Environmental Engineering Reference
same time recommends considering videoconferencing and travel by train as
For example, Atmosfair had large solar thermal systems installed in temples, hos-
pitals and schools in different projects at 18 locations in India. One of the projects
is a solar kitchen for a Hindu place of pilgrimage, Sringeri Mutt. Diesel burners had
been supplying the energy to prepare meals for thousands of pilgrims until modern
solar mirrors replaced them as part of the project (Figure 14.17). The mirrors bundle
sunlight onto a pipe and heat the water, which is then fed to the kitchen. A cleverly
devised steam system ensures that the kitchens can still function even after sunset.
Another aim of the project is to implement a transfer of technology to local enter-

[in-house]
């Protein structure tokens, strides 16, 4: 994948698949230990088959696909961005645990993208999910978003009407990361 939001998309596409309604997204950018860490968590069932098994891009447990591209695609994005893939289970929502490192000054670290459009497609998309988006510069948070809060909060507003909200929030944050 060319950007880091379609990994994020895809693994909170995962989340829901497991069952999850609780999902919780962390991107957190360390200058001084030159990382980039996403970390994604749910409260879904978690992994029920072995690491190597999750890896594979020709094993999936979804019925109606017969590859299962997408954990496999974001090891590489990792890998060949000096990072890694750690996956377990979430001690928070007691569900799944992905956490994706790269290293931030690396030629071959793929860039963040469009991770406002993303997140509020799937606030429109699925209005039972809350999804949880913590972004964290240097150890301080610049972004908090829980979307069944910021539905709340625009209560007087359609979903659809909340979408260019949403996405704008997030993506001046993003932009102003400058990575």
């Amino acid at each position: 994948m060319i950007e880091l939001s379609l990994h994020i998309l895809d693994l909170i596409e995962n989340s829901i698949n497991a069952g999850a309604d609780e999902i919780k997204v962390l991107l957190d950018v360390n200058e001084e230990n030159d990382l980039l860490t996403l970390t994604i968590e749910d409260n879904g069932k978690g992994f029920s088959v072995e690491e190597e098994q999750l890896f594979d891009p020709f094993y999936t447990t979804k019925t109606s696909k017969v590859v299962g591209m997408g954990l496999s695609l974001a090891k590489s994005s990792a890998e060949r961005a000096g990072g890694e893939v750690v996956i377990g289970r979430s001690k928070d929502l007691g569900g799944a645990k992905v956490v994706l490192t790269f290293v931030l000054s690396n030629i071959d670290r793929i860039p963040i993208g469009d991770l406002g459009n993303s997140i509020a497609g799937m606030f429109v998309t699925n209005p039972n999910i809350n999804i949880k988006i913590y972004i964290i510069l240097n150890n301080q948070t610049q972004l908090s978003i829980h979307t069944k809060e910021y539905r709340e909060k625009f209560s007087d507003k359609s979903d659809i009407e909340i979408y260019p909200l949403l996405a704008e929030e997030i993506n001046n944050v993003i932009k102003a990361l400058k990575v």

prises. The systems for all 18 projects were made by an Indian manufacturer and
by 2012 should be offsetting a total of around 4000 tons of carbon dioxide emissions
from air travel.
Figure 14.17 Solar-mirror systems fi nanced through contributions from environmental protection funds
replace conventional diesel burners in large kitchens in India. Source: atmosfair, www.atmosfair.com.
14.5 Carbon-Free Electricity for an Island
The combination power plant project described in Chapter 4 showed that completely
carbon-free and reliable electricity supply based on renewable energies is techni-
cally possible if different renewable plants work together on a complementary basis.
The prerequisite for renewable electricity supply is a large-scale grid interconnec-
tion, which is available almost everywhere in densely populated industrialized
countries. Smaller grids in remote regions can also guarantee supply using indi-
vidual renewable electricity power plants combined with storage facilities.
One example is the Utsira community in Norway. Around 215 inhabitants live here
on a 6 km square island 18 km west of the Norwegian mainland. In a pilot project